India - China: Understanding the Tawang Clash
STORIES, ANALYSES, EXPERT VIEWS
On December 9, 2022, Indian and Chinese troops clashed in the Yangtse area in the Tawang region along the India-China border. The confrontation in Tawang was the most serious skirmish between the two sides since the Galwan Valley clash in 2020.
Strategic importance of Tawang
Nathan Ruser and Baani Grewa (analysts with ASPI's International Cyber Policy Centre) explain the strategic importance of Tawang. This Indian territory is “wedged between China and Bhutan. The region’s border with China is a part of the de facto but unsettled India-China border, known as the Line of Actual Control, or LAC. Within Tawang, the Yangtse plateau is important for both the Indian and Chinese militaries.
"With its peak at over 5,700 metres above sea level, the plateau enables visibility of much of the region. Crucially, India’s control of the ridgeline that makes up the LAC allows it to prevent Chinese overwatch of roads leading to the Sela Pass — a critical mountain pass that provides the only access in and out of Tawang…..”
But “while China’s positions are lower on the plateau, it has invested more heavily than the Indian military in building new roads and other infrastructure over the past year.”
In fact, write the two authors “the skirmish that took place between Chinese and Indian troops on December 9 on the Yangtse plateau was aided by this new infrastructure development. ….The December 9 clash is part of a pattern of Chinese troops continuing to attempt to change the status-quo along the LAC….”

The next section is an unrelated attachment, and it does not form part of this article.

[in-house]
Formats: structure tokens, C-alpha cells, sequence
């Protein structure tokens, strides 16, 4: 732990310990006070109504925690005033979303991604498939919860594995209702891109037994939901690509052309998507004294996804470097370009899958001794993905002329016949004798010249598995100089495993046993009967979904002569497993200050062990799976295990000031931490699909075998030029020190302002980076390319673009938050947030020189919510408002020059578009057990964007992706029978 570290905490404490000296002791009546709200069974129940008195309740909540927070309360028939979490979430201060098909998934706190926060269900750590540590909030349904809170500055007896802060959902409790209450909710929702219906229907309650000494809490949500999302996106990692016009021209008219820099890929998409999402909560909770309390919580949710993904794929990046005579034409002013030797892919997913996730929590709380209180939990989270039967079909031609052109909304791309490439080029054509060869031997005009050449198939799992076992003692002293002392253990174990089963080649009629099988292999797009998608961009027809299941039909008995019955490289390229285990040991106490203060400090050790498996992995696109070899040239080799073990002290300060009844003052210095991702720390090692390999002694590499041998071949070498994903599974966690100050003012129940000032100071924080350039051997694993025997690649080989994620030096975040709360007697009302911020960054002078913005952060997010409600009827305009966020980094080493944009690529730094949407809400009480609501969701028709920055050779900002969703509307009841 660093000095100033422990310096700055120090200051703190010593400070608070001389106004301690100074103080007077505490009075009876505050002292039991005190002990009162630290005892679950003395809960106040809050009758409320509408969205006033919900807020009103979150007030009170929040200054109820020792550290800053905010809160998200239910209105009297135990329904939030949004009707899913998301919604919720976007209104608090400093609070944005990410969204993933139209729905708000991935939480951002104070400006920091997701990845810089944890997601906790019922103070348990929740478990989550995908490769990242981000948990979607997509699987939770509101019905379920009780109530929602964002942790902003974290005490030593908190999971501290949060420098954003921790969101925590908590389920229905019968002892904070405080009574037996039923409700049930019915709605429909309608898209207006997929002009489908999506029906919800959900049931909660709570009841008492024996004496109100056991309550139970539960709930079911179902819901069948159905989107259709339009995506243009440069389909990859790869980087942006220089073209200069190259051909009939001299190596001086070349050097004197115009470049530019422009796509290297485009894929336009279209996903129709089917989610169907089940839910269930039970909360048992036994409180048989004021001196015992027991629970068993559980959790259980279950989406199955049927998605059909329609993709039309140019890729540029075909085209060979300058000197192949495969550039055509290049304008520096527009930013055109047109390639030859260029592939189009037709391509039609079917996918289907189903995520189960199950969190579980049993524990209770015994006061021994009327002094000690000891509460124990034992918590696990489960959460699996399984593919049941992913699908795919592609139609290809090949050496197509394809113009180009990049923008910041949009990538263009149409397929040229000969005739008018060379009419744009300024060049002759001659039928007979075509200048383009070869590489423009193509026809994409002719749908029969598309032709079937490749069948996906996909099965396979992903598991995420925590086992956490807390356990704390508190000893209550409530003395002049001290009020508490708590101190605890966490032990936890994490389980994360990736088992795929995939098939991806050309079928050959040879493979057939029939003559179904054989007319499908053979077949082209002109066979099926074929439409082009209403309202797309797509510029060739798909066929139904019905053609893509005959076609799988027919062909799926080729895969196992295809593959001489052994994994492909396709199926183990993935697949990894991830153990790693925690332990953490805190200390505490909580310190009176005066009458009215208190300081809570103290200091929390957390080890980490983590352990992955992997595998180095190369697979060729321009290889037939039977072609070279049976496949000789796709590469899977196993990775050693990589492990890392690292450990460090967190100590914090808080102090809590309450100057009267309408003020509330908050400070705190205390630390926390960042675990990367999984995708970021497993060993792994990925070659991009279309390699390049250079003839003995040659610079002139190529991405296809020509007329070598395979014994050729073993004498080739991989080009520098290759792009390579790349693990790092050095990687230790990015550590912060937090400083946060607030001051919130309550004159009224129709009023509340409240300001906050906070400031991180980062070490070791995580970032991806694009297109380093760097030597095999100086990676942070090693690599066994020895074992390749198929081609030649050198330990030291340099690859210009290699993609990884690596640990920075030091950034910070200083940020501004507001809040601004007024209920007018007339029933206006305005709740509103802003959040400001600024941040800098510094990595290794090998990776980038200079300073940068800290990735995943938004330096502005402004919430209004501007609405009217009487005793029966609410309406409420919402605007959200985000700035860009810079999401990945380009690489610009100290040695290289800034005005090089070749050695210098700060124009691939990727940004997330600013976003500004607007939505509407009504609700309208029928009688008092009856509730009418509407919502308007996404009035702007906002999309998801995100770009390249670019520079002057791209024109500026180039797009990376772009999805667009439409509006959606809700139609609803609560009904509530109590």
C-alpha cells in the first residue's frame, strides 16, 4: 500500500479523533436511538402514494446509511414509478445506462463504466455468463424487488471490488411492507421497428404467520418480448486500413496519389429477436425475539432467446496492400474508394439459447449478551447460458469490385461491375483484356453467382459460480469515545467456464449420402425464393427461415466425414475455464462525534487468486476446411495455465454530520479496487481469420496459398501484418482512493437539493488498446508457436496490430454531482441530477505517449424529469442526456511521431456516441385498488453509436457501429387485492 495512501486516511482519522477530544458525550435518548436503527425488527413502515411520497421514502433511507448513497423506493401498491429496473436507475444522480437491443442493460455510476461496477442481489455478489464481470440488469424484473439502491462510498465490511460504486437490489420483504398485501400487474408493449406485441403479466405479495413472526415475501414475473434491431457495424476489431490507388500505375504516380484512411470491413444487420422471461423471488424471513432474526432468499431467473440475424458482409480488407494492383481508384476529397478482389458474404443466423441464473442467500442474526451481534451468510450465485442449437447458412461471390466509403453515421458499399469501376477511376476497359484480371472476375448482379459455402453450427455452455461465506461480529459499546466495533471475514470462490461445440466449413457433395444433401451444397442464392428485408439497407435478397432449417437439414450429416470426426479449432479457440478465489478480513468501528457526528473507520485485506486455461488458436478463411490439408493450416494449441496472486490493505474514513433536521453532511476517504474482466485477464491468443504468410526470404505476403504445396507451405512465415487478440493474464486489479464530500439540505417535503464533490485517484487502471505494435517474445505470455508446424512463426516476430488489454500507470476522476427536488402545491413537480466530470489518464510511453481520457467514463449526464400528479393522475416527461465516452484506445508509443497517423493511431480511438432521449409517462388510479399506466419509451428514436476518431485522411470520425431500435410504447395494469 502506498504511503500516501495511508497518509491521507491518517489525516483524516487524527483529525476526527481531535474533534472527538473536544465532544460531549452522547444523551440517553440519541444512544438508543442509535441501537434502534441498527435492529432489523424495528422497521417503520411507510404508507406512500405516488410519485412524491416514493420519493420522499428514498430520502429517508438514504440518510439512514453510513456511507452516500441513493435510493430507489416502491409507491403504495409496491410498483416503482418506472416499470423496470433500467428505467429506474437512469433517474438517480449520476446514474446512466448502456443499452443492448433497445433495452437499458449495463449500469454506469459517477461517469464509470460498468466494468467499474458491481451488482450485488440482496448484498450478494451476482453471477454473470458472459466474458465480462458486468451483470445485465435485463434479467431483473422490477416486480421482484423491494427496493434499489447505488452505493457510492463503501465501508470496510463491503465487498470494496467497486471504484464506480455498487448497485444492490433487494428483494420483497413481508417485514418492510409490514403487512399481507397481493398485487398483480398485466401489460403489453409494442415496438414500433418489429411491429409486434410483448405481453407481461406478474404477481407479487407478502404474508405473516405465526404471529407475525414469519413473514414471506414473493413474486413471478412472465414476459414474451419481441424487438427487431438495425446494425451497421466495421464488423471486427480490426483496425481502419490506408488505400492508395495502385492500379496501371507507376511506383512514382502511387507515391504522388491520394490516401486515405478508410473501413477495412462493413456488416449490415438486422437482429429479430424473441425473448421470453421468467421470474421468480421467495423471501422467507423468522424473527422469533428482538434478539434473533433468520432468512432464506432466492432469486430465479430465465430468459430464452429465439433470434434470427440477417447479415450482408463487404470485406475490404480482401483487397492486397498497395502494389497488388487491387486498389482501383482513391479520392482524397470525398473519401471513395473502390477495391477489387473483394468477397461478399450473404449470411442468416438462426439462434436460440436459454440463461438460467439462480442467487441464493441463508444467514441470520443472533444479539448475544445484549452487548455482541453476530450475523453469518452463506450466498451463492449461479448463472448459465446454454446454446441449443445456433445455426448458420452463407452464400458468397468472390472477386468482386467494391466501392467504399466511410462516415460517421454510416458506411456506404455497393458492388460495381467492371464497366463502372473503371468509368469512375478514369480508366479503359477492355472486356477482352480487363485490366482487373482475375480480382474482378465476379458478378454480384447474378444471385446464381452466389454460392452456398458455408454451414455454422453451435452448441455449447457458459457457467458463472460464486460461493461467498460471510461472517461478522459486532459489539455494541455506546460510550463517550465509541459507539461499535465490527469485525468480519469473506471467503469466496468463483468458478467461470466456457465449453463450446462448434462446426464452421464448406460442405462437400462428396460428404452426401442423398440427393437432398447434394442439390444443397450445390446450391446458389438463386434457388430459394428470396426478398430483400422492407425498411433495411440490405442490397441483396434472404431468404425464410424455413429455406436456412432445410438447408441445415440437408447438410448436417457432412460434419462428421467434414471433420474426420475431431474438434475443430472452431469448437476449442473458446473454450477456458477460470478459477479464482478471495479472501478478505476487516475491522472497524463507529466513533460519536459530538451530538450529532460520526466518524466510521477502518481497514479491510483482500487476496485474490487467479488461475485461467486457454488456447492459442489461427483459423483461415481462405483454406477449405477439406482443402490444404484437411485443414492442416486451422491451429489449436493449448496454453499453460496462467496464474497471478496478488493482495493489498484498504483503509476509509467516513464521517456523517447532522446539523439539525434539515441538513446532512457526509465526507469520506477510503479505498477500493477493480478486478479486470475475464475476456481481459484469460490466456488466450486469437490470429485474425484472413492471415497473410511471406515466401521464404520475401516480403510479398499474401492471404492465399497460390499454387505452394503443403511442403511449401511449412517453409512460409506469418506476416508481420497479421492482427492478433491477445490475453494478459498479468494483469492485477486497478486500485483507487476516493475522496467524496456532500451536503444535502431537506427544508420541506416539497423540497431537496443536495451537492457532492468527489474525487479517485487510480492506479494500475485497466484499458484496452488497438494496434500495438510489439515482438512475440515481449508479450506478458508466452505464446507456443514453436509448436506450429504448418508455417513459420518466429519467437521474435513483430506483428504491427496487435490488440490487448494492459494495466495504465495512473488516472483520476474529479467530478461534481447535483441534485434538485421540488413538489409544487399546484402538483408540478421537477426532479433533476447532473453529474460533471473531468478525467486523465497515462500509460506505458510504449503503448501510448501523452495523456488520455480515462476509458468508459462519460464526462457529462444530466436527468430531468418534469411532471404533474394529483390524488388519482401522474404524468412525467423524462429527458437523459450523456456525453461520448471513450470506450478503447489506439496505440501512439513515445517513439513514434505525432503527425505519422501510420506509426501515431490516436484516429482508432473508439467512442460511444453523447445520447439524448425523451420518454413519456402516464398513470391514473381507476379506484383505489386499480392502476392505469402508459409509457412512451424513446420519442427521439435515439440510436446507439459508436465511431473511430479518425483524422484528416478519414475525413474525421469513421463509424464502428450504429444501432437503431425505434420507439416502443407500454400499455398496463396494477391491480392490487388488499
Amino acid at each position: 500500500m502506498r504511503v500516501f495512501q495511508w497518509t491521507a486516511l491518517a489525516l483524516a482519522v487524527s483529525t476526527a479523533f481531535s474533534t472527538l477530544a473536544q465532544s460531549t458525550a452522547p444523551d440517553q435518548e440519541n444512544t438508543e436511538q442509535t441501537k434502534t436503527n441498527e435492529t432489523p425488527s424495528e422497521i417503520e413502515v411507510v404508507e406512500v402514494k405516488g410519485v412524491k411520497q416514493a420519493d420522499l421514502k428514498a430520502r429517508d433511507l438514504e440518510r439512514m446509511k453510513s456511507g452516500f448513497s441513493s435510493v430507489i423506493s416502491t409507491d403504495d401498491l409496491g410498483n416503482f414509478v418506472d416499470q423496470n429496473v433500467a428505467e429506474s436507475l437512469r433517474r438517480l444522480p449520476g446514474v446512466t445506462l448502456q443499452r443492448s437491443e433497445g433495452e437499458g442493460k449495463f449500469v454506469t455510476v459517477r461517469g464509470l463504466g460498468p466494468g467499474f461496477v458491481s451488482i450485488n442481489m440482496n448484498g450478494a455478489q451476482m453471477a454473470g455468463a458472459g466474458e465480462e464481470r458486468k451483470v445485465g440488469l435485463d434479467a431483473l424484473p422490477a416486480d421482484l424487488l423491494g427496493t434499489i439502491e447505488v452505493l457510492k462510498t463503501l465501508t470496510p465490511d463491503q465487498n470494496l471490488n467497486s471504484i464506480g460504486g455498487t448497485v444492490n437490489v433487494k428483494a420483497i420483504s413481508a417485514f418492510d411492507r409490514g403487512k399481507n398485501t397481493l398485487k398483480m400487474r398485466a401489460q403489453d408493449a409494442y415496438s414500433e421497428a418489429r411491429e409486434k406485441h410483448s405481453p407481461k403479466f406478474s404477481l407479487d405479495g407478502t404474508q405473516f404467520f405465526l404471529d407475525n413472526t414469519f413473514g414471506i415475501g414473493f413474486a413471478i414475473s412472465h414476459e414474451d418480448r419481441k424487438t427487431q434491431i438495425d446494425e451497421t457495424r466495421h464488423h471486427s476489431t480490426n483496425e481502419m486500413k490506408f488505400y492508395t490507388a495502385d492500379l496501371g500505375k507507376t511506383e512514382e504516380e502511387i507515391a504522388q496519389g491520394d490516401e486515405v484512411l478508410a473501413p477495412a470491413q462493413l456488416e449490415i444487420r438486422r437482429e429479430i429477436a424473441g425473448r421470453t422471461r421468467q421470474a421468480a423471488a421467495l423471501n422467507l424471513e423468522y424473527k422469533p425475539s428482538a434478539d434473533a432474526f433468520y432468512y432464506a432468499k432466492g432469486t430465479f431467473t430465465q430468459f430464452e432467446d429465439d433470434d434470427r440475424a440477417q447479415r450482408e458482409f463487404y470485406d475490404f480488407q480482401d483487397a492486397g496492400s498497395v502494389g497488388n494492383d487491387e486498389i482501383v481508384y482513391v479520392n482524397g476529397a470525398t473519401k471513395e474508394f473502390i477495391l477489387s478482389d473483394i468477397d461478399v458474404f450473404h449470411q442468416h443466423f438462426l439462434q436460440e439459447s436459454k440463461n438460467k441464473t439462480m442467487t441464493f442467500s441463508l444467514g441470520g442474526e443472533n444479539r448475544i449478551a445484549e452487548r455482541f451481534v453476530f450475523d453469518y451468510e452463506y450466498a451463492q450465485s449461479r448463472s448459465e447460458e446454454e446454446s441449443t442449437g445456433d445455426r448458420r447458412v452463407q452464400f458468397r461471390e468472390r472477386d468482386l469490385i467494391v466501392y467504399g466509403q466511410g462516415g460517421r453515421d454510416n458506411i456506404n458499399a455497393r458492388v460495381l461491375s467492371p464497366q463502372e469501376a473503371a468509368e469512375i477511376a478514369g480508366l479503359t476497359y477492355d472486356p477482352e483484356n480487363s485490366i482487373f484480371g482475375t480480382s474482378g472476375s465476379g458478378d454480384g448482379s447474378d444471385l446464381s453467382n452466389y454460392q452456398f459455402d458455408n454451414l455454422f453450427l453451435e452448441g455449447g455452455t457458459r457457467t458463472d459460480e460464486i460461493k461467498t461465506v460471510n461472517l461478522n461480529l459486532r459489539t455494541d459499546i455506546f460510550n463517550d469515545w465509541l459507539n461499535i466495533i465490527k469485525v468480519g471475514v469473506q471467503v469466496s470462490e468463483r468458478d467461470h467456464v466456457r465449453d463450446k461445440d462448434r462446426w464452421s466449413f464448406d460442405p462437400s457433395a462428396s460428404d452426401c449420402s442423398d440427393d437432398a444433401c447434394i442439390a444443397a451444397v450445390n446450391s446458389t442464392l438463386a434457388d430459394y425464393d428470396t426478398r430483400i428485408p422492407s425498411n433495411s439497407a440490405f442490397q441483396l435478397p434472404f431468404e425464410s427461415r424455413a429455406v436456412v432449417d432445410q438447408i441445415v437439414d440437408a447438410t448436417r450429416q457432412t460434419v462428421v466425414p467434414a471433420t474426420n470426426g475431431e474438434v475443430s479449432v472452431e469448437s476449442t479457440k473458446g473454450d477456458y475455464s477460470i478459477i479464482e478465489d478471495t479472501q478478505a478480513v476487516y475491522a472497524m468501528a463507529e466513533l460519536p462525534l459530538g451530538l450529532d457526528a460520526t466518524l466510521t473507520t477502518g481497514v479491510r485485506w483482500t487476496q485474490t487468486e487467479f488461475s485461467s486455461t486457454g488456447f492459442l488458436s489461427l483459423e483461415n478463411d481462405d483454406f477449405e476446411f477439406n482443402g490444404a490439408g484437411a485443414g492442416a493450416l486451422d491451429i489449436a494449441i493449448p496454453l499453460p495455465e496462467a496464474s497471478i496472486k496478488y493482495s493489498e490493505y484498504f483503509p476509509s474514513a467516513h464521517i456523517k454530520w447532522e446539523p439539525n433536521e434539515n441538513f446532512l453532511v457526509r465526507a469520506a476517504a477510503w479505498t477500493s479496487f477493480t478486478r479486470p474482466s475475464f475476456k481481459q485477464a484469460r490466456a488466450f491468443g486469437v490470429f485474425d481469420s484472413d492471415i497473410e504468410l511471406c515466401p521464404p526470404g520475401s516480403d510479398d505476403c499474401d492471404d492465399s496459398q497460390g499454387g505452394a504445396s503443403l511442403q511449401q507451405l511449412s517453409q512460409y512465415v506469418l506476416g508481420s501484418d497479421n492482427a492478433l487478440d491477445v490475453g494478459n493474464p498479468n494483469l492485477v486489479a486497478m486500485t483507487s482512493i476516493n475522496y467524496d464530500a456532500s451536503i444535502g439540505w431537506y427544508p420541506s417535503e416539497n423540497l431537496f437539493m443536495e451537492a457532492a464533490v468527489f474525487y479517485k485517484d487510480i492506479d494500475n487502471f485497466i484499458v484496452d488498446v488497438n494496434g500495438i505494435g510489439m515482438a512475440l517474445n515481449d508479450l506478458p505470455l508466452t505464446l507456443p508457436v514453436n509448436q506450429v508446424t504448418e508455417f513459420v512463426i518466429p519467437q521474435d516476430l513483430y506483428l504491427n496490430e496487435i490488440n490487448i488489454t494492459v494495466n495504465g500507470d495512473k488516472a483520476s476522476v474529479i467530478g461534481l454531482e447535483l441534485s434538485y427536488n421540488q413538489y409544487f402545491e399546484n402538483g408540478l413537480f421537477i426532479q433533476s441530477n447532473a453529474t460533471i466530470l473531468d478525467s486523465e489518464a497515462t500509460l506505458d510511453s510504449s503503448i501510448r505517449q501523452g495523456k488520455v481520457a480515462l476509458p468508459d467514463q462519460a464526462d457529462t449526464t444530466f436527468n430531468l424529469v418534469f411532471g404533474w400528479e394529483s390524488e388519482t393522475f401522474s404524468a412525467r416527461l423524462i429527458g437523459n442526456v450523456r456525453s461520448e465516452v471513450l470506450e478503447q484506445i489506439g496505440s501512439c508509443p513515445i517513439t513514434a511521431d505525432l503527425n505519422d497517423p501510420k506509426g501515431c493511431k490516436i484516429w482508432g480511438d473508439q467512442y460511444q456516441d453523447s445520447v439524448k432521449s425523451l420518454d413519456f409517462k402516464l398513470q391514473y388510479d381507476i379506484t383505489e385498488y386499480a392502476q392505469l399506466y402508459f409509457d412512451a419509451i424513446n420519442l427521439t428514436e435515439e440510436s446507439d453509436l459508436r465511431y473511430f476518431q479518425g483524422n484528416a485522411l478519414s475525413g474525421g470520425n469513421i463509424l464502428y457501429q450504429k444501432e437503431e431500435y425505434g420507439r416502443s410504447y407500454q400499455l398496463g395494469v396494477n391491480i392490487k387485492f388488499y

An escalation trap for India
China’s rapid infrastructure development along the border, write the two authors “has created an escalation trap for India. It is difficult for India to respond to this new reality without being seen as escalating the situation. It is also difficult for it to unilaterally de-escalate without strategic concessions that would endanger its positions. India’s response has been to increase its vigilance and readiness along the border, including surveillance.”
As large numbers of Indian and Chinese outposts continue to compete for strategic, operational and tactical advantage at the border, “it is important to pursue non-military and multilateral measures in parallel to reduce the risk of accidental escalation..”